Actually, if that happens Microsoft will create a barely functional knock-off, load it down with ActiveX and whatever other proprietary horse hockey they have right now, and bundle it into Windows 7, then shriek that it's an integral part of the operating system now and they couldn't possibly remove it.

Re:I wonder (2, Interesting)

Anonymous Coward | more than 4 years ago | (#28182117)

>MS isn't trying to limit IE for nothing, it hopes that nobody dares create a webapp that simply doesn't work under IE. Google has shown with Chrome they are thinking of pushing the envelope, wonder what they got in the pipeline that needs Chrome.

Wave

IE 6 will never die. (0)

Anonymous Coward | more than 4 years ago | (#28181725)

That is not dead which can eternal lie. And with strange aeons even death may die.

Stop the artificial life support (4, Interesting)

Opportunist (166417) | more than 4 years ago | (#28181789)

A company I work for dropped support for IE6 (not only but also because of my pressure) about a year ago. The impact was minimal. People who came to their page with an IE6 or earlier were asked to update, and they did. According to the logs, people who arrived at the page with an IE6 soon came back with IE7/8 or other browsers.

Why?

So far, it seems people don't frankly care what browser they're using. They're just using what they have. And they're usually quite willing to update to something "new and improved", they just don't know that it exists. Now, the average user that visits this client's page isn't too computer savvy (the company is in the adult education sector, the usual visitor of the page wants to be educated), and from the questionary I attached to the booking process nobody was really "annoyed" that they were asked to update. Many were actually happy to learn something new and "better" is out there for them.

So don't be shy to tell your visitors "hey, there's some new browser out, you might wanna use it for a better browsing experience". People like it.

Conclusion? (-1)

Anonymous Coward | more than 4 years ago | (#28181813)

All the more reason to stop using browser-dependent "features" and write rigidly standards compliant html, I say. And tone down the CSS and JS freakery; it's "content", not "user experience" (which is mostly "frustration" anyway), you monkeys.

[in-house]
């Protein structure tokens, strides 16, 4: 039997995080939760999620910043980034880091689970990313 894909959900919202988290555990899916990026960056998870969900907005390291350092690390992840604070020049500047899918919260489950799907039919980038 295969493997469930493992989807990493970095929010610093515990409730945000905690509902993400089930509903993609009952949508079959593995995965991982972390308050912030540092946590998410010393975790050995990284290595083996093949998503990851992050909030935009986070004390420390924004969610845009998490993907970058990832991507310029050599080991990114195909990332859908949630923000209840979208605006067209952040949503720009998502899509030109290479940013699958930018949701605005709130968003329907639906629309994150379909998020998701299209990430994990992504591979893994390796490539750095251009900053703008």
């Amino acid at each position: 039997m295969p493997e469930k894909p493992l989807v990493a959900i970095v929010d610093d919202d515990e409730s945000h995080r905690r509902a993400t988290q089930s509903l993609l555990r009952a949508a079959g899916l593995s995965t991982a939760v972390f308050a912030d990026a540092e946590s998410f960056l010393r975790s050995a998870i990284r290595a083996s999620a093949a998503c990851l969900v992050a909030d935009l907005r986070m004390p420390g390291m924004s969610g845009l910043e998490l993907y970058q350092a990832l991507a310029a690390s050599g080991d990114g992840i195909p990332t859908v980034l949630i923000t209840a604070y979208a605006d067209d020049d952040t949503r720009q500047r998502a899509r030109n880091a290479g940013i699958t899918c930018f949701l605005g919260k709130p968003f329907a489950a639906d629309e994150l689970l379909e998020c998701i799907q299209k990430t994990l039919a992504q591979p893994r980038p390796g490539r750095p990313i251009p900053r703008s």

Don't believe me? Do you use google for the way its output looks or for the links it gives you? Well?

HTML compliance of Acid2 and Acid3 (1)

tepples (727027) | more than 4 years ago | (#28182099)

All the more reason to stop using browser-dependent "features" and write rigidly standards compliant html, I say.

Apart from those features explicitly designed to test a browser's error handling, Acid2 and Acid3 are intended to be "rigidly standards compliant html". And look how Internet Explorer pukes on them.

And tone down the CSS and JS freakery; it's "content", not "user experience" (which is mostly "frustration" anyway), you monkeys.

But what do you call "freakery"? Is the use of JavaScript in things like Gmail "freakery"?

IE7 & IE8's topbar sucks (0)

Anonymous Coward | more than 4 years ago | (#28181833)

If IE's newer versions let you customize the topbar like you can with IE6, I'd gladly switch my work computer over. When you force a crappier UI (like Vista), many users will stick with the better, older version.

It's called a "toolbar" (0)

Anonymous Coward | more than 4 years ago | (#28181981)

"Topbar"? Did you make that up yourself or pick it up from another uninformed person? The term is "toolbar". IE itself uses that term when you customize it. If you want something customizable, use Firefox. No one is telling you to use IE7/8. They're just saying that it's idiotic to use IE6, and that, by doing so, you are holding back the Web. Stop it!

Government Workplaces (0)

Anonymous Coward | more than 4 years ago | (#28181873)

Yes Canadian government workplaces still use IE6 because IE7 and FF2/3 are still being approved In Ottawa.